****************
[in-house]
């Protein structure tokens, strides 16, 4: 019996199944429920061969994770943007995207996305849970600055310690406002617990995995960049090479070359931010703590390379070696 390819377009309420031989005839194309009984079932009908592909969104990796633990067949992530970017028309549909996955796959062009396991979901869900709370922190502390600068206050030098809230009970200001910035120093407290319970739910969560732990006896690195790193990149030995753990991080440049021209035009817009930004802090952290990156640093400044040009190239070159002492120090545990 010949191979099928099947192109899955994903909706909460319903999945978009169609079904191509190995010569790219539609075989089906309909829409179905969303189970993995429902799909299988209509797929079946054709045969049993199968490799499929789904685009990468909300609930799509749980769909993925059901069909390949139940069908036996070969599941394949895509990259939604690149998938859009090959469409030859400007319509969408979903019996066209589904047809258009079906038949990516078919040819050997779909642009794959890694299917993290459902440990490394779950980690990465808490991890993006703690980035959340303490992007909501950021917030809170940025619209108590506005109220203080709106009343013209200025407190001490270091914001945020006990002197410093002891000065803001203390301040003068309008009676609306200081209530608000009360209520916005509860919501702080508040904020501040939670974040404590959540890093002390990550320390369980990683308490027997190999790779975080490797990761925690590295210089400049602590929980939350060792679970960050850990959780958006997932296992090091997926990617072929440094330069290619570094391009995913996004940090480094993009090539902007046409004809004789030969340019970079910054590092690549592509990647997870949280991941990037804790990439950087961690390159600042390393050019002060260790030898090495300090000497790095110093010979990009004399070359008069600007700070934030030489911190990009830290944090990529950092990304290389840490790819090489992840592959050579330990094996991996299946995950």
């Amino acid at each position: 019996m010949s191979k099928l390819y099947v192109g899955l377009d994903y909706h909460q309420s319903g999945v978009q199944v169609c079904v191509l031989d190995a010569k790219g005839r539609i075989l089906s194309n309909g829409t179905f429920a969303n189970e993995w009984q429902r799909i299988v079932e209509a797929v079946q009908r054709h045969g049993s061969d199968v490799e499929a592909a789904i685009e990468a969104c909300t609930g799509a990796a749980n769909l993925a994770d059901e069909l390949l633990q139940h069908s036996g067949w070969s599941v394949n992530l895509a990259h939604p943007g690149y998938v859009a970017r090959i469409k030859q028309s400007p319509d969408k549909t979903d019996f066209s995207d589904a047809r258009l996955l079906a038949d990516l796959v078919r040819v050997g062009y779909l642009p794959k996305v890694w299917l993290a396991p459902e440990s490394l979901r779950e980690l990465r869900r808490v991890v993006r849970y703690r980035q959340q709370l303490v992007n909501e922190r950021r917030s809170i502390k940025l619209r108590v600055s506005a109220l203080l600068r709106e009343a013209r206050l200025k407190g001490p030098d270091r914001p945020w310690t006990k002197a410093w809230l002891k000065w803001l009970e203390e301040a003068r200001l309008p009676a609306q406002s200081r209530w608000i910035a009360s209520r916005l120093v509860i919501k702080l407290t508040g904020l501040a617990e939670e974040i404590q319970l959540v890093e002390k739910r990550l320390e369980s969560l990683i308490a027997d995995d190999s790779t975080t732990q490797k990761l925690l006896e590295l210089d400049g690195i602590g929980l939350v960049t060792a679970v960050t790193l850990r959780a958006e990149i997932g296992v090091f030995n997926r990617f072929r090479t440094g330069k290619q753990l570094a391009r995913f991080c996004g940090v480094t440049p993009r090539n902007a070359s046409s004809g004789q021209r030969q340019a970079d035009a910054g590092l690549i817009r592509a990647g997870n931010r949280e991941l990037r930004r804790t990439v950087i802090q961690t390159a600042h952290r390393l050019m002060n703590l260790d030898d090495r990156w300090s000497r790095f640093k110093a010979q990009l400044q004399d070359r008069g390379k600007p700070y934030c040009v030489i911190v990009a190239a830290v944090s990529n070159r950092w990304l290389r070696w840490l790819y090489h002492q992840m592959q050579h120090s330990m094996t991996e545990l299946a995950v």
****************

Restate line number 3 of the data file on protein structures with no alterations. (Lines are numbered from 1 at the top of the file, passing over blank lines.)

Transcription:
């Amino acid at each position: 019996m010949s191979k099928l390819y099947v192109g899955l377009d994903y909706h909460q309420s319903g999945v978009q199944v169609c079904v191509l031989d190995a010569k790219g005839r539609i075989l089906s194309n309909g829409t179905f429920a969303n189970e993995w009984q429902r799909i299988v079932e209509a797929v079946q009908r054709h045969g049993s061969d199968v490799e499929a592909a789904i685009e990468a969104c909300t609930g799509a990796a749980n769909l993925a994770d059901e069909l390949l633990q139940h069908s036996g067949w070969s599941v394949n992530l895509a990259h939604p943007g690149y998938v859009a970017r090959i469409k030859q028309s400007p319509d969408k549909t979903d019996f066209s995207d589904a047809r258009l996955l079906a038949d990516l796959v078919r040819v050997g062009y779909l642009p794959k996305v890694w299917l993290a396991p459902e440990s490394l979901r779950e980690l990465r869900r808490v991890v993006r849970y703690r980035q959340q709370l303490v992007n909501e922190r950021r917030s809170i502390k940025l619209r108590v600055s506005a109220l203080l600068r709106e009343a013209r206050l200025k407190g001490p030098d270091r914001p945020w310690t006990k002197a410093w809230l002891k000065w803001l009970e203390e301040a003068r200001l309008p009676a609306q406002s200081r209530w608000i910035a009360s209520r916005l120093v509860i919501k702080l407290t508040g904020l501040a617990e939670e974040i404590q319970l959540v890093e002390k739910r990550l320390e369980s969560l990683i308490a027997d995995d190999s790779t975080t732990q490797k990761l925690l006896e590295l210089d400049g690195i602590g929980l939350v960049t060792a679970v960050t790193l850990r959780a958006e990149i997932g296992v090091f030995n997926r990617f072929r090479t440094g330069k290619q753990l570094a391009r995913f991080c996004g940090v480094t440049p993009r090539n902007a070359s046409s004809g004789q021209r030969q340019a970079d035009a910054g590092l690549i817009r592509a990647g997870n931010r949280e991941l990037r930004r804790t990439v950087i802090q961690t390159a600042h952290r390393l050019m002060n703590l260790d030898d090495r990156w300090s000497r790095f640093k110093a010979q990009l400044q004399d070359r008069g390379k600007p700070y934030c040009v030489i911190v990009a190239a830290v944090s990529n070159r950092w990304l290389r070696w840490l790819y090489h002492q992840m592959q050579h120090s330990m094996t991996e545990l299946a995950v």